Chalitrat Chandrubeksa, deputy spokesman of the Prime Minister’s Office, said international organisations and media will be invited to observe the nationwide poll which will cost Thailand Bt3.885 billion.
He said the foreign and interior ministries were assigned to coordinate with the Election Commission (EC) to allow international agencies in order to have their first-hand accounts on the election.
Caretaker Prime Minister Yingluck Shinawatra stood firm that she was obliged by the Constitution to continue with her administrative responsibility until a new government takes office.
“The Constitution doesn’t allow a caretaker government to resign. That’s why I can’t follow the protesters’ demand,” she said.
Anti-government protesters have repeatedly called on Ms Yingluck and her caretaker cabinet to resign to pave the way for a national reform before an election is held.
The caretaker premier added, “Now that the royal decree has set February 2 for the election, I’d like to urge all parties to follow it and move on with the election process. Let the people elect their leaders to run the country. The government is willing to help the Election Commission to ensure a fair election by inviting all quarters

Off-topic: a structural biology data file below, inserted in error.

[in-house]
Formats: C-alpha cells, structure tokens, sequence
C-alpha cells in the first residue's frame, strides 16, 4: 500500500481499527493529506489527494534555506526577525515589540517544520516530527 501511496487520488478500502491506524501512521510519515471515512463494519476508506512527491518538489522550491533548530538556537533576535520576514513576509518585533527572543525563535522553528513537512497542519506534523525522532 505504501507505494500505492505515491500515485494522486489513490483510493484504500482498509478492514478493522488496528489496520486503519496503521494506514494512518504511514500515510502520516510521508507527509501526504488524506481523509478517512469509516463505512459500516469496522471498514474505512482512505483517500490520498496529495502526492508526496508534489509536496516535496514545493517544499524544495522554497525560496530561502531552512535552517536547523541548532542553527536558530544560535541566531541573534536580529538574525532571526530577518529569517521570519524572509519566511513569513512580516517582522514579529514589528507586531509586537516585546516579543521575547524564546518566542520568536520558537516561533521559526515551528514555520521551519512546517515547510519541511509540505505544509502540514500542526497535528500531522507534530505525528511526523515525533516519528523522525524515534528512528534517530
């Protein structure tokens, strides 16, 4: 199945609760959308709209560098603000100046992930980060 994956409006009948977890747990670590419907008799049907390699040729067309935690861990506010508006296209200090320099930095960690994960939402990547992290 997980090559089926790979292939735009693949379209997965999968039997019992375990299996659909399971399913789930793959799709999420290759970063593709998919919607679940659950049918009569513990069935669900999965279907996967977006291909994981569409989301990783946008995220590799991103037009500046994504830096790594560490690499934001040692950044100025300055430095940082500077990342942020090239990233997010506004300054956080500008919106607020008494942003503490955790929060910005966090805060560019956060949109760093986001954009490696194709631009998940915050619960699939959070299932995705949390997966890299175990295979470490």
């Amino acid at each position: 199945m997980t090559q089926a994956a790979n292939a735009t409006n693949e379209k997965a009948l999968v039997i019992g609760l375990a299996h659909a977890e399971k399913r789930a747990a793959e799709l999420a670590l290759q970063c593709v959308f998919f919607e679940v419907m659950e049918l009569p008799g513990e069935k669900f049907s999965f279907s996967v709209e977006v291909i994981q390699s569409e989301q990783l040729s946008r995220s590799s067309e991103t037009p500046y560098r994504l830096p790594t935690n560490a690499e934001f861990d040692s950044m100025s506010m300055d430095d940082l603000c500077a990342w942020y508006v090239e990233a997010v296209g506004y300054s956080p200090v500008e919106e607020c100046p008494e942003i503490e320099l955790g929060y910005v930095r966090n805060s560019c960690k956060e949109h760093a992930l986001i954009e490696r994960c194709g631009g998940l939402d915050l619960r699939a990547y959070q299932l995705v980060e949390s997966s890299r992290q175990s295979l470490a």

to witness it.”
She said she has until next Monday to decide if she would run in the snap poll as the first candidate on the Pheu Thai’s party list.
The EC set December 23-27 for candidates to submit their applications to run in the election.
Ms Yingluck welcomed proposals and opinions from various political forums on Thailand’s reform but insisted that the timing for a national reform must be in accord with the Constitution.
She said she personally advocated a national reform after the election.